In bed, it depends on what my mood is like.  If I'm feeling good, I'll turn the lights down, curl up in bed and lay on my stomach with the pillow under my head, doodling in a sketchbook.  Generally within ten minutes I'll have passed out and the spouse-to-be will come along, remove the pencil from my hand, move the sketchbook back to the bedside cabinet and turn off the light.  If my anxiety and what-have-you is playing up them drowning out intrusive thoughts becomes much more of a priority.  Headphones, either music or white noise, and cuddling something soft and comforting.  I have a microwavable wheat bag in the shape of a plush owl that is filled with lavender and hops, and it's incredibly effective - the hops, especially.  That stuff knocks you out like a light.  There's a reason "Hop Picker's Illness" was a hazard of the job.

I suspect that's a significant part of the problem: My husband works fairly late, so for us to have any time together in the evening after the baby's in bed, I'm usually having dinner, watching a show with him, etc. until pretty close to when I'm heading to bed. I'll have to do some thinking about how I might adjust our schedule to work in more winding down time.

Werel wrote:This is a weird one, but usually works like a charm for me: close your eyes and visualize an image of circular motion. A toy train going around a circular track, a yo-to being twirled, just some abstract point moving in a circle, whatever. Force yourself to track the object continuously around the circle in a fluid way. I'm usually asleep after like thirty seconds of this, but I have no idea why it works or if it'd work for anyone else. Wink

Hmmm, I will have to try that! Can't hurt! Smile

KMR wrote:Something that's always worked for me (and I heard on the radio that research supposedly backs this up) is imagining some kind of visual imagery. Basically, if my thoughts are verbal they often keep me awake, but when my thoughts are visual, it's easier for me to drift off into sleep.

Wondering wrote:
I make up romance stories and imagine scenes from them. That usually puts me to sleep after a short bit, say 5–10 minutes.

But I bet if you're an author, thinking up stories might not be as relaxing.

(Responding to both) Interesting point about visual vs. verbal thoughts! I'll have to pay attention to that and try to direct my mind toward the former. I do the storytelling thing (often imagining scenes from the books I'm writing), and sometimes that works and sometimes it doesn't... I'm going to guess it works less when I get caught up in the verbal "how would I write this bit" stuff rather than being able to just let the scene play out visually. But as Wondering suggests, it is difficult to shut the writing part of my brain off, heh.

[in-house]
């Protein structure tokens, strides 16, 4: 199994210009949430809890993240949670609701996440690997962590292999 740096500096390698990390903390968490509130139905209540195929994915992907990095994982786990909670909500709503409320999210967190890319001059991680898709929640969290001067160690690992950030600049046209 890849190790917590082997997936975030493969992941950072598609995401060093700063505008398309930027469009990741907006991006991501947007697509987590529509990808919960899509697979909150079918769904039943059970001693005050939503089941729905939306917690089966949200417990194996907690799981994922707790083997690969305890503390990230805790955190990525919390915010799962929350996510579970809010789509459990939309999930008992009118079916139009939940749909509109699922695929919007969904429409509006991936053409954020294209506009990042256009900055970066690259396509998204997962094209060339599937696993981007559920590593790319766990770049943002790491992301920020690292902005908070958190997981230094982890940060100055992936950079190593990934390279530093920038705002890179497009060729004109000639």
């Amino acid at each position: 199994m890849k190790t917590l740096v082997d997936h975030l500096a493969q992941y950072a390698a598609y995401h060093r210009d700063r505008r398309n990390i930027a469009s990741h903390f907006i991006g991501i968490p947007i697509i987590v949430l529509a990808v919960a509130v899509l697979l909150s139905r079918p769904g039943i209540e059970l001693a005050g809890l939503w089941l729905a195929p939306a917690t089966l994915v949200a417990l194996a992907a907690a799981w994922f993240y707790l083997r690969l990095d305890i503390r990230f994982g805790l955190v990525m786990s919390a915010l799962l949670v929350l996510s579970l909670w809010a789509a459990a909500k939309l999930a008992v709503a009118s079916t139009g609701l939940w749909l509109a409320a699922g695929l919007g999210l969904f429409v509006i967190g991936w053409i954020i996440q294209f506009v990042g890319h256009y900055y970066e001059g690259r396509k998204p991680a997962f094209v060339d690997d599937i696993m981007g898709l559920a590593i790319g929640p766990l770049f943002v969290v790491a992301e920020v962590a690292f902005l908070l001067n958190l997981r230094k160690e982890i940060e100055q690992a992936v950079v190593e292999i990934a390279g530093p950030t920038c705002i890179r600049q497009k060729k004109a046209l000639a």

Conreezy wrote:ASMR videos on youtube help wind my mind down before sleep.  Same thing with a softly spoken guided mediatation.

Hadn't heard of ASMR videos--will check those out!

Gentleman Johnny wrote:I have a particular label on Bancamp that I keep open on my tablet all the time. I play one of a few psi-chill meditation type albums when I go to bed every night. The nice thing is that if I wake up, I can putter around for a few minutes, put the music back on drift right back off. It does a good job of short circuiting verbal thought processes and I already have stock mental images to go with each one.

For some reason I tend to have more trouble sleeping with music than without. It's like my brain wants to give it a certain level of attention that gets in the way of drifting off.
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Re: Sleep help

Post by Guest on Thu Oct 02, 2014 10:26 am

Ohhhh, I have all the thoughts about this as I have had problems over the years. One technique that I find really useful is a type of physical awareness.

What you do is to focus on the sensation of one part of your body at a time, starting from the top of your head and moving downwards. You basically just experience the sensations from that part while allowing your mind to unspool its other thoughts.

By parts of body, by the way, I don't mean "head... then neck..." I mean scalp, then forehead frowny muscles, then eyelids, then ears, then nose cartilage, then squinty muscles, then... Should take about 20 minutes to get from top to toe, the more detailed the better. Don't forget the internal bits!